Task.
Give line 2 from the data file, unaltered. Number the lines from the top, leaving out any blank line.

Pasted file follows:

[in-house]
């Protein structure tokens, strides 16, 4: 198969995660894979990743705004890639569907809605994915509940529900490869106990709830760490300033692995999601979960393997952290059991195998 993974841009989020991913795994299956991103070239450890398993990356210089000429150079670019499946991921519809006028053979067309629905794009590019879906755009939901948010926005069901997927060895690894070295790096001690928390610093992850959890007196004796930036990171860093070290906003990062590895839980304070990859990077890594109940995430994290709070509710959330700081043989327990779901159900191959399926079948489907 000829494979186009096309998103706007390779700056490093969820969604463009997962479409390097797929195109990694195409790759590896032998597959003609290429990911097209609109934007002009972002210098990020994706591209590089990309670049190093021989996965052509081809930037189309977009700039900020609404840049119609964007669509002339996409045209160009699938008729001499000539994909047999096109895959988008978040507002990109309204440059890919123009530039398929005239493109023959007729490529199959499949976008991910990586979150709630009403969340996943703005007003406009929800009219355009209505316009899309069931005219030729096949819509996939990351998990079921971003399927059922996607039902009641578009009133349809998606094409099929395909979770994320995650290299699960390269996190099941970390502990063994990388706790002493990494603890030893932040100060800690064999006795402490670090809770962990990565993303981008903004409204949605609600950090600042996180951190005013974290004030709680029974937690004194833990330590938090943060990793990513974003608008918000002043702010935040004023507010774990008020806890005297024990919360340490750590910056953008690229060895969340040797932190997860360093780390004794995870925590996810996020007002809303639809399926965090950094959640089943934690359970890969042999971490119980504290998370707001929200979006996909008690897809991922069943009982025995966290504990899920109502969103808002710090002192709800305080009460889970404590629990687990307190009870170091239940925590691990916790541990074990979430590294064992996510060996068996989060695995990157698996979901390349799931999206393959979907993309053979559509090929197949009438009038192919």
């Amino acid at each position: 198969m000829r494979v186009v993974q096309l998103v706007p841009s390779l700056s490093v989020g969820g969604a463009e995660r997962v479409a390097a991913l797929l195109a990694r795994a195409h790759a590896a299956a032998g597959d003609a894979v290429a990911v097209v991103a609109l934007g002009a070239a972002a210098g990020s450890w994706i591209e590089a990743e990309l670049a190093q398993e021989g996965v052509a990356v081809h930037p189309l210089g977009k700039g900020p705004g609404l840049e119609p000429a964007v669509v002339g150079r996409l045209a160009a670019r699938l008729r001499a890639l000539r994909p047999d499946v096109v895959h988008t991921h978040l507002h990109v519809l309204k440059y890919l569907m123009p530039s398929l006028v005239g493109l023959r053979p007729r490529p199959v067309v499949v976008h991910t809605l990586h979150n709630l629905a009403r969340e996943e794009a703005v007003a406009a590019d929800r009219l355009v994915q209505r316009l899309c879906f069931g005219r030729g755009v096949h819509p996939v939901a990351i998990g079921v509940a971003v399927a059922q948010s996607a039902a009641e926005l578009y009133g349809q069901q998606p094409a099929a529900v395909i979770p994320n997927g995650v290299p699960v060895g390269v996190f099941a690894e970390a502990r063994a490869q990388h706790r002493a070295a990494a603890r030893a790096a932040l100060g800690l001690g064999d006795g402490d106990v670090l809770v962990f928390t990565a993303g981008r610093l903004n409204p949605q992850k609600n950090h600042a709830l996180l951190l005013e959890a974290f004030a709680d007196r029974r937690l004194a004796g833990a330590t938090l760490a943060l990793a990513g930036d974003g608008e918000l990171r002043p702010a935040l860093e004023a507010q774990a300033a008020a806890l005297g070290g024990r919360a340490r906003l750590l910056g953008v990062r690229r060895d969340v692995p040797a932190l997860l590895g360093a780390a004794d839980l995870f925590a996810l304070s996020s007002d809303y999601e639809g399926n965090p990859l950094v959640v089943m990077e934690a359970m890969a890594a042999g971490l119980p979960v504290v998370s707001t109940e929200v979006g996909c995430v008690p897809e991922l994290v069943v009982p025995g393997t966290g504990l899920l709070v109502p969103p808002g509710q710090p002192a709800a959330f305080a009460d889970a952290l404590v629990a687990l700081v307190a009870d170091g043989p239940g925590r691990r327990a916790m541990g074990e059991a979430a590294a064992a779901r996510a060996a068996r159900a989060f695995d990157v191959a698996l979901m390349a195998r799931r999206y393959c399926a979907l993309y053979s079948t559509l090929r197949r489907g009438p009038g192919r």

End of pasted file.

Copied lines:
């Protein structure tokens, strides 16, 4: 198969995660894979990743705004890639569907809605994915509940529900490869106990709830760490300033692995999601979960393997952290059991195998 993974841009989020991913795994299956991103070239450890398993990356210089000429150079670019499946991921519809006028053979067309629905794009590019879906755009939901948010926005069901997927060895690894070295790096001690928390610093992850959890007196004796930036990171860093070290906003990062590895839980304070990859990077890594109940995430994290709070509710959330700081043989327990779901159900191959399926079948489907 000829494979186009096309998103706007390779700056490093969820969604463009997962479409390097797929195109990694195409790759590896032998597959003609290429990911097209609109934007002009972002210098990020994706591209590089990309670049190093021989996965052509081809930037189309977009700039900020609404840049119609964007669509002339996409045209160009699938008729001499000539994909047999096109895959988008978040507002990109309204440059890919123009530039398929005239493109023959007729490529199959499949976008991910990586979150709630009403969340996943703005007003406009929800009219355009209505316009899309069931005219030729096949819509996939990351998990079921971003399927059922996607039902009641578009009133349809998606094409099929395909979770994320995650290299699960390269996190099941970390502990063994990388706790002493990494603890030893932040100060800690064999006795402490670090809770962990990565993303981008903004409204949605609600950090600042996180951190005013974290004030709680029974937690004194833990330590938090943060990793990513974003608008918000002043702010935040004023507010774990008020806890005297024990919360340490750590910056953008690229060895969340040797932190997860360093780390004794995870925590996810996020007002809303639809399926965090950094959640089943934690359970890969042999971490119980504290998370707001929200979006996909008690897809991922069943009982025995966290504990899920109502969103808002710090002192709800305080009460889970404590629990687990307190009870170091239940925590691990916790541990074990979430590294064992996510060996068996989060695995990157698996979901390349799931999206393959979907993309053979559509090929197949009438009038192919």